Distinctly milder with a very slight W wind: no drouth [dryness – see ‘Dictionar o the Scots Leid’]. A very little drizzle once. David [Graham, co-partner] met Jeffry at Ettrickshaws early. Motored to various mills, Buccleuch Road (where Mrs Brownlee had twin sons yesterday1). Called at National Bank + invested £200 in War Bonds making a total of £3198 11 1. I motored to Lilliesleaf + saw Mr Bunney who was much worse2. Met a nephew + niece of his wife3 [word deleted] grandchildren of the old groom at Riddell – Davis – witnessed Bunny’s signature to a document giving his house to Mitchell with whom he boards. Came back by Longmoss + Shawmount. Recited at a concert given by Federation of Soldiers + Sailors4. Gave ‘Macfarlane’s Dugout’5, ‘The Pike’ [?] + ‘A Farmer’s Soliloquy’6. Helen [Muir] went to a women’s meeting in the Lawson Memorial.
1 Ross Brown Thomson Brownlee and Walter Renwick Brownlee, sons of James Brownlee, woollen millworker, and Dora Matilda Brownlee née Thomson, born (five minutes apart) on 2 April 1919 at Buccleuch Road, Selkirk; their parents had married on 10 March 1911 at Selkirk
2 William aka Alphonse or Alphonso Bunney, retired butler, died 4 April 1919 at Lilliesleaf, see diary entry for 4 April 1919
3 Agnes Bunney née Davis (about 1835-1918), recorded in 1841 census, aged 8, with parents William Davis, groom and Janet Davis née Glendinning, and living at Riddell South Lodge, Lilliesleaf and in 1851 as a house servant for Francis Somerville, Sheriff Substitute, at Knowepark, Selkirk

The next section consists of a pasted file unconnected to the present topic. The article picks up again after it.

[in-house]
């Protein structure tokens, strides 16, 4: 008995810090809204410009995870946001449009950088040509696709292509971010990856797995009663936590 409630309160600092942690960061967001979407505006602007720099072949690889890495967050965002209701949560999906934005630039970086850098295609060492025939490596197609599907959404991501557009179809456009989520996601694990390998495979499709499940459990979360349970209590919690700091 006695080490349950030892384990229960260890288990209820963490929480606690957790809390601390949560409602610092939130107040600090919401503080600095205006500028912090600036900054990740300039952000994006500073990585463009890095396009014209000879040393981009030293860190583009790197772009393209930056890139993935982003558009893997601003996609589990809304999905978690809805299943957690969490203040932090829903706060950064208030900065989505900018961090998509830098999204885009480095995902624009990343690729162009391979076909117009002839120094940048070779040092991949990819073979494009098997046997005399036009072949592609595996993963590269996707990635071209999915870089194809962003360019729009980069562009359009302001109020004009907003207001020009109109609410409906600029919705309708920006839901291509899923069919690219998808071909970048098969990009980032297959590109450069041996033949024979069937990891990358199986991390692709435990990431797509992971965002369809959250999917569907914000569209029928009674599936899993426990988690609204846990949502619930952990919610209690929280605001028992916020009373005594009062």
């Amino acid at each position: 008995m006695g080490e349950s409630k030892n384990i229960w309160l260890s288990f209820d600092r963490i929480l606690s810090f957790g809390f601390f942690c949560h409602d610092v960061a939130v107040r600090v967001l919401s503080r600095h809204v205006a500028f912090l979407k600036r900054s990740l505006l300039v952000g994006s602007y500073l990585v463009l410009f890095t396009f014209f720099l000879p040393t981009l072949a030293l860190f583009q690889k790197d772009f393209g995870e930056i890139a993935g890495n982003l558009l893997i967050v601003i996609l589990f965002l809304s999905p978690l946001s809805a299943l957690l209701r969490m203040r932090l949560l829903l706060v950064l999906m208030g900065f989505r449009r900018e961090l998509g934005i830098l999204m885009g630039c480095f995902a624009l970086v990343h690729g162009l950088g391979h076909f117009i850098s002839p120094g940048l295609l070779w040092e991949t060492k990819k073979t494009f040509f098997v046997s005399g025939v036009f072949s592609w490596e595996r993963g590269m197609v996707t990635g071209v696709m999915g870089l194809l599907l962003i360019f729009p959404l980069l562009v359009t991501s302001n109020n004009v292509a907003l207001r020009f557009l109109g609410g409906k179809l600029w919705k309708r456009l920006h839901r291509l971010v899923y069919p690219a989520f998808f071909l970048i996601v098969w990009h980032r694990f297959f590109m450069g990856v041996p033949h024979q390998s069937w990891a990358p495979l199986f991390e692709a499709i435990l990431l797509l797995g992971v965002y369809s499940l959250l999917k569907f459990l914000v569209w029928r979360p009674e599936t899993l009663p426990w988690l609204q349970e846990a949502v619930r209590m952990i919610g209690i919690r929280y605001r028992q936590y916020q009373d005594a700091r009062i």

4 The National Federation of Discharged and Demobilized Sailors and Soldiers (NFDDSS), a British veterans’ organisation
5 By Joseph Johnston Lee (1876-1949), journalist, editor, poet and artist; while a soldier he published two First World War poetry collections ‘Ballads of Battle’, 1916 and ‘Work-a-Day Warriors’, 1917
6 Conceivably ‘The Farmer’s Soliloquy’ by Robert Charles O’Hara Benjamin (1855-1900), journalist, author, lawyer, educator, civil rights activist and poet the first stanzas of which reads “Oh! for a thousand tongues to sing | My great Redeemer’s praise: | The glories of my Lord and King, | The triumphs of His grace.” | “Oh! for a thousand cedar posts | To fence my garden ’round. | To hinder the neighbors’ pigs and goats | From rooting up my potato ground.”
[Source: Scottish Borders Archives & Local History Service SBA/657/22, Dr J S Muir of Selkirk, medical practitioner, journal for 1919]